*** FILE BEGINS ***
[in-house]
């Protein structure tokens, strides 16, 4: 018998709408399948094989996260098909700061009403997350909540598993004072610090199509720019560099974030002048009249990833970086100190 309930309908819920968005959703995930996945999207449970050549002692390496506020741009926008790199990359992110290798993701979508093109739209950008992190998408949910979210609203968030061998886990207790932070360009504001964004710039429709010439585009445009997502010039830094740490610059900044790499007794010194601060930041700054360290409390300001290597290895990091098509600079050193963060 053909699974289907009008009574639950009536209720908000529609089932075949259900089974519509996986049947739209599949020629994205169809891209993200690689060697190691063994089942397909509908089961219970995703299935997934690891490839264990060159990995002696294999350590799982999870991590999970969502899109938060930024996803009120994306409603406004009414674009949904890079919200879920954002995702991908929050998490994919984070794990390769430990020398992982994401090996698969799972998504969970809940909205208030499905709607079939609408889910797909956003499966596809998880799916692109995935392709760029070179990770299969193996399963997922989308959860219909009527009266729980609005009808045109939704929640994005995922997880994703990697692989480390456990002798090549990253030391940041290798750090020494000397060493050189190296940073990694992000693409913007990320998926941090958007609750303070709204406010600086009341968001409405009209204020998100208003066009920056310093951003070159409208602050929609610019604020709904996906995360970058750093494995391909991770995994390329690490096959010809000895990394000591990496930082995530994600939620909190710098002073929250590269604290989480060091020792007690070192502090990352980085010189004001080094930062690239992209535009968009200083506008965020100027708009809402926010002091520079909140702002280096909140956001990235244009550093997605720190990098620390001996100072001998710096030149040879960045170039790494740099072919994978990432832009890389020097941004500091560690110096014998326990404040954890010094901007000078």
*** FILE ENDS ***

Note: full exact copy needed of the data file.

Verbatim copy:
[in-house]
């Protein structure tokens, strides 16, 4: 018998709408399948094989996260098909700061009403997350909540598993004072610090199509720019560099974030002048009249990833970086100190 309930309908819920968005959703995930996945999207449970050549002692390496506020741009926008790199990359992110290798993701979508093109739209950008992190998408949910979210609203968030061998886990207790932070360009504001964004710039429709010439585009445009997502010039830094740490610059900044790499007794010194601060930041700054360290409390300001290597290895990091098509600079050193963060 053909699974289907009008009574639950009536209720908000529609089932075949259900089974519509996986049947739209599949020629994205169809891209993200690689060697190691063994089942397909509908089961219970995703299935997934690891490839264990060159990995002696294999350590799982999870991590999970969502899109938060930024996803009120994306409603406004009414674009949904890079919200879920954002995702991908929050998490994919984070794990390769430990020398992982994401090996698969799972998504969970809940909205208030499905709607079939609408889910797909956003499966596809998880799916692109995935392709760029070179990770299969193996399963997922989308959860219909009527009266729980609005009808045109939704929640994005995922997880994703990697692989480390456990002798090549990253030391940041290798750090020494000397060493050189190296940073990694992000693409913007990320998926941090958007609750303070709204406010600086009341968001409405009209204020998100208003066009920056310093951003070159409208602050929609610019604020709904996906995360970058750093494995391909991770995994390329690490096959010809000895990394000591990496930082995530994600939620909190710098002073929250590269604290989480060091020792007690070192502090990352980085010189004001080094930062690239992209535009968009200083506008965020100027708009809402926010002091520079909140702002280096909140956001990235244009550093997605720190990098620390001996100072001998710096030149040879960045170039790494740099072919994978990432832009890389020097941004500091560690110096014998326990404040954890010094901007000078």